Before I get started here, I would like to welcome you. I am Bucky from bloggingwv.com. I started out selling Wild Ramps over there a few years ago, with much success. I have recently felt the need to start a new website with a more professional look, that is fully dedicated to nothing but ramps, including recipes. I assure you that you will receive the same quality service that you are accustomed to receiving from me even though my look is a little different this year. So once again, welcome to the new place.
I figured I would start out my new place with some interesting facts about Wild Ramps. Hey, I have to have something to do while I wait for them to grow!
Wild Ramps Characteristics
Allium tricoccum (commonly known as ramps or wild leeks) is an early spring vegetable, a perennial wild onion with a strong garlic-like odor and a pronounced onion flavor. Wild Ramps are found across eastern North America, from the U.S. state of South Carolina to Canada. They are popular in the cuisines of the rural uplands of the American South, and also in the Canadian province of Quebec. Wild Ramps also have a growing popularity in upscale restaurants throughout North America. A lot of high profile Chefs charge high prices for small portions of this amazing Ramps vegetable.
The ramp has broad, smooth, light green leaves, often with deep purple or burgundy tints on the lower stems, and a scallion-like stalk and bulb. Both the white lower leaf stalks and the broad green leaves are edible. The locals prefer the bulbs much more than the leaves. In fact, a lot of folks will discard the leaves once they get large and use only the bulbs. The flower stalk only appears after the leaves have died back. After the flower dies off, there is a seed pod remaining that contains 10 to 15 seeds. Wild Ramps grow in groups strongly rooted just beneath the surface of the soil.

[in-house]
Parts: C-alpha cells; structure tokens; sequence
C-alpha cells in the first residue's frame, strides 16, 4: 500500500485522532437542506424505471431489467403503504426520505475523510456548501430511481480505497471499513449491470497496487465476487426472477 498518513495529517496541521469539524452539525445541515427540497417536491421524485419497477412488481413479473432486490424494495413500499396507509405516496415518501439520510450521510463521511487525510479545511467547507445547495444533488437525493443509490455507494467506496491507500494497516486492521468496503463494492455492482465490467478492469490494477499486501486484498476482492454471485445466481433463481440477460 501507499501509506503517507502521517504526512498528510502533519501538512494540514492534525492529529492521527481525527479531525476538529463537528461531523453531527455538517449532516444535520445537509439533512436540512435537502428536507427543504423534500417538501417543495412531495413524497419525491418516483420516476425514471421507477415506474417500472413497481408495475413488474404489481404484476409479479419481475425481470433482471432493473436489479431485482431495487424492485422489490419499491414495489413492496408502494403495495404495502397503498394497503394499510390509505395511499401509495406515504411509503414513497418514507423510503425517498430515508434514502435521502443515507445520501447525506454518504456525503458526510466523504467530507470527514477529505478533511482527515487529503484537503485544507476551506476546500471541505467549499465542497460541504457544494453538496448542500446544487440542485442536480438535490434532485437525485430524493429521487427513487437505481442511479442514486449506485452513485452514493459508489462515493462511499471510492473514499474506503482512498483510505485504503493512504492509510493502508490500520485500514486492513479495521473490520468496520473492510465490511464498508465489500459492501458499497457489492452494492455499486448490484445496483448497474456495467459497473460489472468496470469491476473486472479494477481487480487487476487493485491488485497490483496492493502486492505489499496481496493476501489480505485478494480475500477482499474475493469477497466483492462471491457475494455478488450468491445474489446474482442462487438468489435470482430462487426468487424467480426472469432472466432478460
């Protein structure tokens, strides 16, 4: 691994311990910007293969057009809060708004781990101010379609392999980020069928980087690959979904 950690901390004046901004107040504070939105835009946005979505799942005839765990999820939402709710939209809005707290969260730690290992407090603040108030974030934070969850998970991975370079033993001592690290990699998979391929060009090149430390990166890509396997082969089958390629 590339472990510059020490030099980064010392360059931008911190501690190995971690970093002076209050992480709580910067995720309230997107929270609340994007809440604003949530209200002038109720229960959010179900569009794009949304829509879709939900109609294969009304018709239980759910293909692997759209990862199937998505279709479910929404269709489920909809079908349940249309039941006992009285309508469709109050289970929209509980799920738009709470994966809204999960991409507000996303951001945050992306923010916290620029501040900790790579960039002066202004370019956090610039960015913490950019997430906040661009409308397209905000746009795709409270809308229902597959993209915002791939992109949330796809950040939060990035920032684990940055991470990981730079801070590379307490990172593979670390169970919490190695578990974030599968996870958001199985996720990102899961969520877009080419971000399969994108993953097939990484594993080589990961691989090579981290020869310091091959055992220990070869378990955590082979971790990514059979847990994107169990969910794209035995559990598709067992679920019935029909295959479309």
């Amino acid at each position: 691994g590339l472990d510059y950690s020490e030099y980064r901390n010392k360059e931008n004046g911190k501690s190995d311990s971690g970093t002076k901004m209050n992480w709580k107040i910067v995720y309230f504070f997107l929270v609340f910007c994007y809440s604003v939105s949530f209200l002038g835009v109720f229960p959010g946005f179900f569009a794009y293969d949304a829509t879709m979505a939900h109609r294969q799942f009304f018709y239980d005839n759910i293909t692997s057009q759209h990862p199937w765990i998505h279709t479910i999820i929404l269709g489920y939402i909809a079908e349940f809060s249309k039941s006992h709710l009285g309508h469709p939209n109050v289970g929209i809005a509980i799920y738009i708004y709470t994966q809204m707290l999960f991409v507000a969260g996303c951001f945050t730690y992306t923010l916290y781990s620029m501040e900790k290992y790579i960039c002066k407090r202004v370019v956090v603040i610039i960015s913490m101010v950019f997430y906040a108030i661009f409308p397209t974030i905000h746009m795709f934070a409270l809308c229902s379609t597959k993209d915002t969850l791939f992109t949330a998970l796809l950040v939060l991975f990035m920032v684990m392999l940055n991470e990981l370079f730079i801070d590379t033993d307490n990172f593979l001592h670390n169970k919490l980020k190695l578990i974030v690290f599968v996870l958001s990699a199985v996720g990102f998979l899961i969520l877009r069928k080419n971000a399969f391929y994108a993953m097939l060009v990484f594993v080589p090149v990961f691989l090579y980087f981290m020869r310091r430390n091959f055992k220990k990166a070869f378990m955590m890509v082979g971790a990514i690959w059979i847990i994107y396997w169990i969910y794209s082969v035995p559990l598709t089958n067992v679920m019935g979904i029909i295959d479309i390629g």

In Canada, ramps are considered rare delicacies. Since the growth of Wild Ramps is not as widespread as in Appalachia and because of destructive human practices, ramps are a threatened species in Quebec. Allium tricoccum is a protected species under Quebec legislation. A person may have Wild Ramps in his or her possession outside the plant’s natural environment, or may harvest it for the purposes of personal consumption in an annual quantity not exceeding 200 grams of any of its parts or a maximum of 50 bulbs or 50 plants, provided those activities do not take place in a park within the meaning of the National Parks Act. The protected status also prohibits any commercial transactions of Wild Ramps; this prevents restaurants from serving Wild Ramps as is done in the United States. Failure to comply with these laws is punishable by a fine. However, the law does not always stop poachers, who find a ready market across the border in Ontario (especially in the Ottawa area), where Wild Ramps may be legally harvested and sold.
The last paragraph is hard to grasp for me since I was born and raised in West Virginia. Maybe Wild Ramps just grow exceptionally well in the area in which I live because no matter which way I turn in the woods there are Wild Ramps. I can’t fathom a world right now without Wild Ramps in it. That would be a sad world….sad indeed.